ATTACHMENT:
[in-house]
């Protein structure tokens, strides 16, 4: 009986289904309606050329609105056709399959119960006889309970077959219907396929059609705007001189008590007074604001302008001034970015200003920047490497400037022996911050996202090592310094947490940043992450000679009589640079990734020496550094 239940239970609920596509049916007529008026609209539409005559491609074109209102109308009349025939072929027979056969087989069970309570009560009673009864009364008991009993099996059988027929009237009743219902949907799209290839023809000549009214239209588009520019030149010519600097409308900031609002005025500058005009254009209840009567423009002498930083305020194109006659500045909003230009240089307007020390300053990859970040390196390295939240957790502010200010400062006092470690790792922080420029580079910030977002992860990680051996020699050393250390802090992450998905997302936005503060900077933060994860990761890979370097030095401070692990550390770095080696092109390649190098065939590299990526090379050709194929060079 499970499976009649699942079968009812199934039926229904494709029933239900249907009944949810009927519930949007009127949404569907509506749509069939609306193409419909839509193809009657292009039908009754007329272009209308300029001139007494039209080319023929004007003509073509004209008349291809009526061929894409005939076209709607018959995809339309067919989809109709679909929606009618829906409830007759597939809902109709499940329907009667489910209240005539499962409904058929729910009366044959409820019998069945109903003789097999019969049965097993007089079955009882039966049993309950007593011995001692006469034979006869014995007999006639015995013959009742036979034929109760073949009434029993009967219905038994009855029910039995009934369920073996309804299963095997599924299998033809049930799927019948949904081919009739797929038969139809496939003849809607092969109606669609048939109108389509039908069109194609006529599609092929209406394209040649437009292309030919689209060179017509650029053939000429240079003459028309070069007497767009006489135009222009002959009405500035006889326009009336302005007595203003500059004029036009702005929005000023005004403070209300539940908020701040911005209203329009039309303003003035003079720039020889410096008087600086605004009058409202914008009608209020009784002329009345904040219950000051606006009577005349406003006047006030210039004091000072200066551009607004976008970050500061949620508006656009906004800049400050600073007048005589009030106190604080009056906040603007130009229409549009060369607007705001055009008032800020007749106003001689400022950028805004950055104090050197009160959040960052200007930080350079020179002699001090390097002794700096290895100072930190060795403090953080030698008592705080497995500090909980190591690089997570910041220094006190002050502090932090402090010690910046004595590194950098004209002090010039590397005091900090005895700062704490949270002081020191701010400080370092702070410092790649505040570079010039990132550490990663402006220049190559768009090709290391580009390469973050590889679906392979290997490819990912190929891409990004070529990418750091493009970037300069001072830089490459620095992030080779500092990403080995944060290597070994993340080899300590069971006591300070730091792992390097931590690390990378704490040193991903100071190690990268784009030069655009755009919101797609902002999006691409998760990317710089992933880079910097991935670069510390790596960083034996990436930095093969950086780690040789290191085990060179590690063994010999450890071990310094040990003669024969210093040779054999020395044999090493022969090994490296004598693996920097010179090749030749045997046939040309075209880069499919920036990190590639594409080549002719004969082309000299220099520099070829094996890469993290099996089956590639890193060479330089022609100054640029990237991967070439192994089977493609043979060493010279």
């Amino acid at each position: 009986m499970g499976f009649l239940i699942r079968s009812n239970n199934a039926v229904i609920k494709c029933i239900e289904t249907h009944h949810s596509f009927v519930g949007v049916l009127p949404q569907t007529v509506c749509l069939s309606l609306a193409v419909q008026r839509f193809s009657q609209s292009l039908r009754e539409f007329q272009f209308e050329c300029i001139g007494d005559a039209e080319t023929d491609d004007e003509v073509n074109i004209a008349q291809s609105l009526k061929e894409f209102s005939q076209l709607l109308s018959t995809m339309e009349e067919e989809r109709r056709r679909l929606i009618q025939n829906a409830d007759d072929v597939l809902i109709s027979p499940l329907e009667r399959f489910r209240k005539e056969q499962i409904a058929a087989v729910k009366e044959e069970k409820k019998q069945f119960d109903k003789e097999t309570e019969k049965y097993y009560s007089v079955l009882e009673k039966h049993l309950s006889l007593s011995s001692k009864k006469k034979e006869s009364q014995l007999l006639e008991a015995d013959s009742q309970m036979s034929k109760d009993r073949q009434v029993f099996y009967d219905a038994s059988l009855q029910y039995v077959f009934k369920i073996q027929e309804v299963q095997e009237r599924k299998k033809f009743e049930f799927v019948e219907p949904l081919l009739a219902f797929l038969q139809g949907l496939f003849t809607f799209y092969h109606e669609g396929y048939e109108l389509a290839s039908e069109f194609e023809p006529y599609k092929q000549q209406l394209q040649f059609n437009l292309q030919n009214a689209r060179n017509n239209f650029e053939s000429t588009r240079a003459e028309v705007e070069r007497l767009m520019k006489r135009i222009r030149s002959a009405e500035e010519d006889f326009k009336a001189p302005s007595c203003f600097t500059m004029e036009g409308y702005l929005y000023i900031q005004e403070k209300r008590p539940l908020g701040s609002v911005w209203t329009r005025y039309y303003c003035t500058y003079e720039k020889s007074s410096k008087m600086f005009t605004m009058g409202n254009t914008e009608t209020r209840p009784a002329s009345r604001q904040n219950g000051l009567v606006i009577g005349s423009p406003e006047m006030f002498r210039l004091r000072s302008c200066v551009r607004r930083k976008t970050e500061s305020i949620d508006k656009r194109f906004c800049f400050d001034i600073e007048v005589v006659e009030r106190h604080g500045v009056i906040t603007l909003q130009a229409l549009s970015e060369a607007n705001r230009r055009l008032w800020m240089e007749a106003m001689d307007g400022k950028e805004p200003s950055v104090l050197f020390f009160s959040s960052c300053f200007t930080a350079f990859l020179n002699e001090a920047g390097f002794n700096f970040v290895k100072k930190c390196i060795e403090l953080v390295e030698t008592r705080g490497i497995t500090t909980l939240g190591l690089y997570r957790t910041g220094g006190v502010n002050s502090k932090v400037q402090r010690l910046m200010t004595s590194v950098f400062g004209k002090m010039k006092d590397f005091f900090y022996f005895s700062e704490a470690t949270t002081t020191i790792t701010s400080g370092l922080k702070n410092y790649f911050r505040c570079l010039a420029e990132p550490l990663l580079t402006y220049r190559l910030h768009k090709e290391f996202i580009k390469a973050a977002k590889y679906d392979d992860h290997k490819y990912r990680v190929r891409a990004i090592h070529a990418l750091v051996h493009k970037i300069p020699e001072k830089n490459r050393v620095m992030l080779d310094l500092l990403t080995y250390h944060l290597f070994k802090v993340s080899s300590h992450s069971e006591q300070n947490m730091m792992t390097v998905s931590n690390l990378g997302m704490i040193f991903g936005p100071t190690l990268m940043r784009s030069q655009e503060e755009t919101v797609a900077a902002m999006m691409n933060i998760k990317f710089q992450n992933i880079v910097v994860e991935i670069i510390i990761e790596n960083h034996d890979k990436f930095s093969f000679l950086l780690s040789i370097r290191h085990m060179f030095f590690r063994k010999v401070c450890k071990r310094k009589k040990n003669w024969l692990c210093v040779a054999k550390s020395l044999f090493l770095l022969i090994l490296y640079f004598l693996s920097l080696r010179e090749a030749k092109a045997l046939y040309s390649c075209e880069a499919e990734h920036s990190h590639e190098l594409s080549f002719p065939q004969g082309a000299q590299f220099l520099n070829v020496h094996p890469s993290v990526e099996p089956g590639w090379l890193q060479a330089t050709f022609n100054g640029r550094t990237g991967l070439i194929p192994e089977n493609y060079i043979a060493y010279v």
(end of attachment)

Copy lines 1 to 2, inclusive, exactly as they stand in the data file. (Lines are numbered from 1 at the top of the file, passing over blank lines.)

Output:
[in-house]
């Protein structure tokens, strides 16, 4: 009986289904309606050329609105056709399959119960006889309970077959219907396929059609705007001189008590007074604001302008001034970015200003920047490497400037022996911050996202090592310094947490940043992450000679009589640079990734020496550094 239940239970609920596509049916007529008026609209539409005559491609074109209102109308009349025939072929027979056969087989069970309570009560009673009864009364008991009993099996059988027929009237009743219902949907799209290839023809000549009214239209588009520019030149010519600097409308900031609002005025500058005009254009209840009567423009002498930083305020194109006659500045909003230009240089307007020390300053990859970040390196390295939240957790502010200010400062006092470690790792922080420029580079910030977002992860990680051996020699050393250390802090992450998905997302936005503060900077933060994860990761890979370097030095401070692990550390770095080696092109390649190098065939590299990526090379050709194929060079 499970499976009649699942079968009812199934039926229904494709029933239900249907009944949810009927519930949007009127949404569907509506749509069939609306193409419909839509193809009657292009039908009754007329272009209308300029001139007494039209080319023929004007003509073509004209008349291809009526061929894409005939076209709607018959995809339309067919989809109709679909929606009618829906409830007759597939809902109709499940329907009667489910209240005539499962409904058929729910009366044959409820019998069945109903003789097999019969049965097993007089079955009882039966049993309950007593011995001692006469034979006869014995007999006639015995013959009742036979034929109760073949009434029993009967219905038994009855029910039995009934369920073996309804299963095997599924299998033809049930799927019948949904081919009739797929038969139809496939003849809607092969109606669609048939109108389509039908069109194609006529599609092929209406394209040649437009292309030919689209060179017509650029053939000429240079003459028309070069007497767009006489135009222009002959009405500035006889326009009336302005007595203003500059004029036009702005929005000023005004403070209300539940908020701040911005209203329009039309303003003035003079720039020889410096008087600086605004009058409202914008009608209020009784002329009345904040219950000051606006009577005349406003006047006030210039004091000072200066551009607004976008970050500061949620508006656009906004800049400050600073007048005589009030106190604080009056906040603007130009229409549009060369607007705001055009008032800020007749106003001689400022950028805004950055104090050197009160959040960052200007930080350079020179002699001090390097002794700096290895100072930190060795403090953080030698008592705080497995500090909980190591690089997570910041220094006190002050502090932090402090010690910046004595590194950098004209002090010039590397005091900090005895700062704490949270002081020191701010400080370092702070410092790649505040570079010039990132550490990663402006220049190559768009090709290391580009390469973050590889679906392979290997490819990912190929891409990004070529990418750091493009970037300069001072830089490459620095992030080779500092990403080995944060290597070994993340080899300590069971006591300070730091792992390097931590690390990378704490040193991903100071190690990268784009030069655009755009919101797609902002999006691409998760990317710089992933880079910097991935670069510390790596960083034996990436930095093969950086780690040789290191085990060179590690063994010999450890071990310094040990003669024969210093040779054999020395044999090493022969090994490296004598693996920097010179090749030749045997046939040309075209880069499919920036990190590639594409080549002719004969082309000299220099520099070829094996890469993290099996089956590639890193060479330089022609100054640029990237991967070439192994089977493609043979060493010279």